However, it was clear that, as the transfer window closed, Parkinson had not had enough time to complete his squad-building project. His line-up for the opening match of the season featured a back three of Aaron Hayden, Tyler French and league debutant Max Cleworth. Jamie Reckord was at left back – Parkinson would allow him to leave in the next transfer window – while David Jones made his one and only start in a Wrexham shirt. Six of the players in Parkinson’s first 16 would not be in his squad a year later.

David Jones

Between that match and the window slamming shut, Parkinson was able to bring in Ben Tozer and James Jones, but it was clear there were still areas of the squad which needed improvement. Parkinson had to wait until January to make those alterations though, and while he suffered criticism during that first half of the season, it’s fair to say with hindsight that he did well to keep the team within sight of the top of the table, especially as the talismanic Mullin was suffering with a restricting injury in the latter stages of the year.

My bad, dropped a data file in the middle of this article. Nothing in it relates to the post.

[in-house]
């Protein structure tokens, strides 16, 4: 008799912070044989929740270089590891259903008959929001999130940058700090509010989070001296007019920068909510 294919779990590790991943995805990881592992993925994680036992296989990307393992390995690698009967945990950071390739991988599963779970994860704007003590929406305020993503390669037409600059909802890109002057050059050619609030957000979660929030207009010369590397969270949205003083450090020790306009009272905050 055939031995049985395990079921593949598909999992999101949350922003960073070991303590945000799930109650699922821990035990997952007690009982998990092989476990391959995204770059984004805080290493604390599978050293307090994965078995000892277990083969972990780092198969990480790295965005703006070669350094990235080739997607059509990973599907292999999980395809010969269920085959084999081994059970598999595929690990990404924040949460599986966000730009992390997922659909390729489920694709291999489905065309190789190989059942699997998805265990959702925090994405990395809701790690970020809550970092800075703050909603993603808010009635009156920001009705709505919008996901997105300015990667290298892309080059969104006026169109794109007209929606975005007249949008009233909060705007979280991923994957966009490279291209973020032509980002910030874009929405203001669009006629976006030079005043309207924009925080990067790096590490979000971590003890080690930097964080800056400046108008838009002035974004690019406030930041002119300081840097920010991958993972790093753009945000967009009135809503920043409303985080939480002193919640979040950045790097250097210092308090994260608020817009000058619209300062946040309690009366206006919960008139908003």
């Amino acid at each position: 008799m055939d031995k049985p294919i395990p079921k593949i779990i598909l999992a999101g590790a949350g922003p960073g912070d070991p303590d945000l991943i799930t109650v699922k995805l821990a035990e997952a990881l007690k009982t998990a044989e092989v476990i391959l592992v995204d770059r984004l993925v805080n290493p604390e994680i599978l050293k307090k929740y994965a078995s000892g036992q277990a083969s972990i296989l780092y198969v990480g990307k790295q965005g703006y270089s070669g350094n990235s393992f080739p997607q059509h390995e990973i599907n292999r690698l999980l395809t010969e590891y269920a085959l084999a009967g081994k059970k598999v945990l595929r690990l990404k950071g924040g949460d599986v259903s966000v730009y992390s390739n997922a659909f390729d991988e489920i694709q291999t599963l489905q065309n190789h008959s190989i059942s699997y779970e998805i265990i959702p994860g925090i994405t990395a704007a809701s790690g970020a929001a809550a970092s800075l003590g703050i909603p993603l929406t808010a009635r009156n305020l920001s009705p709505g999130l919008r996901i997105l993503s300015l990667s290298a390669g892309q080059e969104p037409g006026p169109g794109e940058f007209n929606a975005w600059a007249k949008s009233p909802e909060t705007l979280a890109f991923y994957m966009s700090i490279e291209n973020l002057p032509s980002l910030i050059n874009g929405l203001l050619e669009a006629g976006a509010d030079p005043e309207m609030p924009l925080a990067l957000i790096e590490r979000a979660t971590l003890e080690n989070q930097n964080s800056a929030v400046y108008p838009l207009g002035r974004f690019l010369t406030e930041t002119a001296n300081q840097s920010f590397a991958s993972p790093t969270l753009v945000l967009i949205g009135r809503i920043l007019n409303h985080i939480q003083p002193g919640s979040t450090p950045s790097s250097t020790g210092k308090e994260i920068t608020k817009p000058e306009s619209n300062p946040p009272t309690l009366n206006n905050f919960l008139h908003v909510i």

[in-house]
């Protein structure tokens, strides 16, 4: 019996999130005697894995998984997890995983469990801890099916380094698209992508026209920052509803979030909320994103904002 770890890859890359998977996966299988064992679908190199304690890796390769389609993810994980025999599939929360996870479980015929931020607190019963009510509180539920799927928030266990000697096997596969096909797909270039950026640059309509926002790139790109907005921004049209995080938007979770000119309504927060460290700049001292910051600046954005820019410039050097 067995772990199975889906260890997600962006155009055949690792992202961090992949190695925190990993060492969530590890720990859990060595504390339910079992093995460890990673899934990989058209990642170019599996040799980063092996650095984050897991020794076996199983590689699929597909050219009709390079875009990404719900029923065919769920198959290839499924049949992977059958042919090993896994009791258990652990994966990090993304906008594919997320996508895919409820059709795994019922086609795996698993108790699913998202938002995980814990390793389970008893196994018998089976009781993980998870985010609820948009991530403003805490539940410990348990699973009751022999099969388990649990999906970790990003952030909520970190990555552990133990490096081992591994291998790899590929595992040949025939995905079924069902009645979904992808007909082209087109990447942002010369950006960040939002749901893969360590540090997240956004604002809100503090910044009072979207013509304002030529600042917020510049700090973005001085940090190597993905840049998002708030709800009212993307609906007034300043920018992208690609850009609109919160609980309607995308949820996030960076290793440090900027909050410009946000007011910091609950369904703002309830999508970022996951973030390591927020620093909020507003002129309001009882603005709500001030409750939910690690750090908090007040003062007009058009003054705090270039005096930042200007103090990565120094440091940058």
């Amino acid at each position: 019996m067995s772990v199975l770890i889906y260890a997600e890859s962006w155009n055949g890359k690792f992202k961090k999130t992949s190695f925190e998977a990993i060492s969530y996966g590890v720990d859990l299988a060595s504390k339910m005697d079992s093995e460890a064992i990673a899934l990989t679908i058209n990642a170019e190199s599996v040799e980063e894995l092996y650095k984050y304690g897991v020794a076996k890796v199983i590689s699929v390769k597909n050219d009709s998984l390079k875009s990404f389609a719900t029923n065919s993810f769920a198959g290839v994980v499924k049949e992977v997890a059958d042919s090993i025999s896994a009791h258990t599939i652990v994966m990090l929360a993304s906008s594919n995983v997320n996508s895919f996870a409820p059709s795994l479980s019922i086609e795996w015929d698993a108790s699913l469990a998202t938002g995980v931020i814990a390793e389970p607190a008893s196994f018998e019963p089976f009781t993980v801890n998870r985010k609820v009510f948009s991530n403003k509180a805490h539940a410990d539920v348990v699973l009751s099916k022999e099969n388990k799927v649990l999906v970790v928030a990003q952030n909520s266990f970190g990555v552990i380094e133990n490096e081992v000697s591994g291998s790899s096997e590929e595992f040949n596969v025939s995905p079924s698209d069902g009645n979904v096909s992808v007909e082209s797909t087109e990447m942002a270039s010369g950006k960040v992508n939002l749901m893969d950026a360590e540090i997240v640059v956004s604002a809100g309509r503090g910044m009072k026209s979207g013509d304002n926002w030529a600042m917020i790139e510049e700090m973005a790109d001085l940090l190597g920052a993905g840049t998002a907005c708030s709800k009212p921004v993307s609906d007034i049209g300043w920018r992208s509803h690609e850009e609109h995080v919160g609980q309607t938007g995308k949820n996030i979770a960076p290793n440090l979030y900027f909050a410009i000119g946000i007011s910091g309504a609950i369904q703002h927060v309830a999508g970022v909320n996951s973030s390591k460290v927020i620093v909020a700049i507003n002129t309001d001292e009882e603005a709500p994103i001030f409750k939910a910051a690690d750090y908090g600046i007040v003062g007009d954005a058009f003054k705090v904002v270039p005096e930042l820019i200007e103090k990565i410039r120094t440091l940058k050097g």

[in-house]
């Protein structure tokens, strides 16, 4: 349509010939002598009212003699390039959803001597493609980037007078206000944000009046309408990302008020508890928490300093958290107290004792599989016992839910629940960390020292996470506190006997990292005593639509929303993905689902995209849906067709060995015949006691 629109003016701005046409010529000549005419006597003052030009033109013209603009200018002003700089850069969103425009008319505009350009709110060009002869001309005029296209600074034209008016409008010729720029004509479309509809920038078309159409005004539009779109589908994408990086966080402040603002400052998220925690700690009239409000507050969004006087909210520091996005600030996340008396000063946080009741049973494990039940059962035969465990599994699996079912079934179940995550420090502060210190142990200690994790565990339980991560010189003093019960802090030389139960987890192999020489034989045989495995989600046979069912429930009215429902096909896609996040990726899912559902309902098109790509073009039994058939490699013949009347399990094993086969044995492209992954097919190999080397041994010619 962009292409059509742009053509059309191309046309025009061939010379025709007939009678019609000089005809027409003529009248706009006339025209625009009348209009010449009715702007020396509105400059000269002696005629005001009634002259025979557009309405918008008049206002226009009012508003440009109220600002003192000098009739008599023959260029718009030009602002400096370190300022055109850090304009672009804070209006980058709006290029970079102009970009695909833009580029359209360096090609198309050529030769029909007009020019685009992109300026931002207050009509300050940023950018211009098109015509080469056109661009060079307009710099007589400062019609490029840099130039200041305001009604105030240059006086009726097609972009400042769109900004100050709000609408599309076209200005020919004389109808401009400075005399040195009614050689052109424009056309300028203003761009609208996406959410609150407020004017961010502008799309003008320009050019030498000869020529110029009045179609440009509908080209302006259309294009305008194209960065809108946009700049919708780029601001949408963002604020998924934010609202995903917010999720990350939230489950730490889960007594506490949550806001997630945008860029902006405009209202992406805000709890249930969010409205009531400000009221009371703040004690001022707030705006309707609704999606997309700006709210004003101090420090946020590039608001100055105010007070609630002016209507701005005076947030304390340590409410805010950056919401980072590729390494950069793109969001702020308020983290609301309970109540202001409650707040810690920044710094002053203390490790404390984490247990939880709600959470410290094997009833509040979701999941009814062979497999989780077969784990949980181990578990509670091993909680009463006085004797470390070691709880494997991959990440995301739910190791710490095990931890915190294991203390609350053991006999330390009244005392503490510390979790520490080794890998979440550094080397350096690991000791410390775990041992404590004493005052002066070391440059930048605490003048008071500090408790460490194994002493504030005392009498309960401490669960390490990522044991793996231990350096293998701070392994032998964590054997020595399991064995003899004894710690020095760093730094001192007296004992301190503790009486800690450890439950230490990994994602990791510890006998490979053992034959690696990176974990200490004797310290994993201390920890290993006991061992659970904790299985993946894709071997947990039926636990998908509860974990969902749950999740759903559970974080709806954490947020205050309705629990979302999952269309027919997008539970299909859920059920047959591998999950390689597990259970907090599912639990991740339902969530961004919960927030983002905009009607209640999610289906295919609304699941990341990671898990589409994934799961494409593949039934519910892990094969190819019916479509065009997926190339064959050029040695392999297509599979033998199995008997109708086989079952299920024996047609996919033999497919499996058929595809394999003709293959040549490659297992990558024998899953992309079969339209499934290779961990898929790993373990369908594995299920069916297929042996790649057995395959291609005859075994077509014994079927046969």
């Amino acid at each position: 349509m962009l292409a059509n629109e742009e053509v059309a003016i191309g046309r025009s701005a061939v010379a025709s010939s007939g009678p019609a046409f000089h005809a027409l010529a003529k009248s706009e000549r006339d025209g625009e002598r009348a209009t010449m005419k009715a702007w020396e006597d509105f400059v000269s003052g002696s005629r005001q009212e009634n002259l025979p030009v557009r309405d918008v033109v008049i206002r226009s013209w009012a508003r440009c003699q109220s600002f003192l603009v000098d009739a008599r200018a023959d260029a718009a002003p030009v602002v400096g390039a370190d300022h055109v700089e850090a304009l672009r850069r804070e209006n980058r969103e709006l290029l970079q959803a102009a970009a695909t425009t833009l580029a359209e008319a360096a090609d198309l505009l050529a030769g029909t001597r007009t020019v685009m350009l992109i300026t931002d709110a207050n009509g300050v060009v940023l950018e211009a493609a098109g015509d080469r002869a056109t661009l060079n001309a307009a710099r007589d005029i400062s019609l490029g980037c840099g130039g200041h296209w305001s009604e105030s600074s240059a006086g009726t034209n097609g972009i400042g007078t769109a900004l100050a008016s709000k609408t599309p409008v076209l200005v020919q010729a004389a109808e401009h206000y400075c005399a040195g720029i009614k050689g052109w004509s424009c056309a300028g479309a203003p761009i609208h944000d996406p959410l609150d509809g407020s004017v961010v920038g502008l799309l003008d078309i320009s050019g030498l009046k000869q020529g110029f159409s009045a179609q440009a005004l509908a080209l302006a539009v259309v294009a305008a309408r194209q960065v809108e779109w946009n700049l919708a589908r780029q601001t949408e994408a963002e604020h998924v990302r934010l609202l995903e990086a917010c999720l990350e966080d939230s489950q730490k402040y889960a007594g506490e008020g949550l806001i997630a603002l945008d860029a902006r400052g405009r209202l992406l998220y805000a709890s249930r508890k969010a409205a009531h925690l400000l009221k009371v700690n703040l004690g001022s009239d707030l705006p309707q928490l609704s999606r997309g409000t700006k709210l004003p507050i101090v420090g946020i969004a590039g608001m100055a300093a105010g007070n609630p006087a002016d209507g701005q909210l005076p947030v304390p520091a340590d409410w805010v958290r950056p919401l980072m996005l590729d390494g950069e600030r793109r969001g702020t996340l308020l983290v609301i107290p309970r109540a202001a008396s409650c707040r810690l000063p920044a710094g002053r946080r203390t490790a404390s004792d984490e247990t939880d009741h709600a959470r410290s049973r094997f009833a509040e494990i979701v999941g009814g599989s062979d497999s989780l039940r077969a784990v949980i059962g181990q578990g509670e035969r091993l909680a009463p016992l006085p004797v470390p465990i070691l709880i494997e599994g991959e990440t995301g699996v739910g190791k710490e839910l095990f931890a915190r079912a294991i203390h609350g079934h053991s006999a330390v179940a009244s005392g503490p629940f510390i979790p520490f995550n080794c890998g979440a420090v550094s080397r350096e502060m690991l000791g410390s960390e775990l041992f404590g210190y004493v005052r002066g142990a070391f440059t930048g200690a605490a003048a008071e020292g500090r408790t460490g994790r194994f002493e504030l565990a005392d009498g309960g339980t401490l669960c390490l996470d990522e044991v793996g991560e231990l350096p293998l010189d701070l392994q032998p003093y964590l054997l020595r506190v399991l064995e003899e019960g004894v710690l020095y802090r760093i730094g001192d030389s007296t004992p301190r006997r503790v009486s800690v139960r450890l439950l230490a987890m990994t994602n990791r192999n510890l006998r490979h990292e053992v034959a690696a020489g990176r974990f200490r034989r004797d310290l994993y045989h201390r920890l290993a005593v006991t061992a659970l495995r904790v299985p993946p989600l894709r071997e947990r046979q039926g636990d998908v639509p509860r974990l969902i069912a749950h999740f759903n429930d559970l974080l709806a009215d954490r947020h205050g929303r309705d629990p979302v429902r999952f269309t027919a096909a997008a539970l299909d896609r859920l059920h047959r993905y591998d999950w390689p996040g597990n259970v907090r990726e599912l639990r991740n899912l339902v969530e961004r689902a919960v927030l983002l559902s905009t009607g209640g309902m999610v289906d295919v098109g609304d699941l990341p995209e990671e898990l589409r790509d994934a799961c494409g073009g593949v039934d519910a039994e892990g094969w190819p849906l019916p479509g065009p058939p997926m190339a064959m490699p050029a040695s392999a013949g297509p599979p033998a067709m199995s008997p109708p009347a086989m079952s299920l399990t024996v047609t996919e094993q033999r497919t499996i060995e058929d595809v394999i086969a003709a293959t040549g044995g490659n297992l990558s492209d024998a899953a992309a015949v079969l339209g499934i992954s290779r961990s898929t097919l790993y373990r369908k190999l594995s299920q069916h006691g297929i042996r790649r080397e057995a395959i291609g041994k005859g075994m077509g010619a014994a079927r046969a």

One point out of 6 in front of the new owners in late October saw Wrexham slip to 13th place, but results picked up dramatically at that point, and the January window opened on a side in 3rd place, having won 8 of the last 10 matches. The recruitment of Callum McFadzean, Tom O’Connor and Ollie Palmer were the final pieces of the first eleven, and from that point there is no doubt that Wrexham were the best team in the division.

The FA Trophy match against Borehamwood was the first time all three new men were able to take the field, and even at the time it felt like a watershed moment. The Wood were in magnificent form and fielded a full strength team, but we thumped them 3-0 and looked like a complete team. The final pieces of the jigsaw had been slotted into place.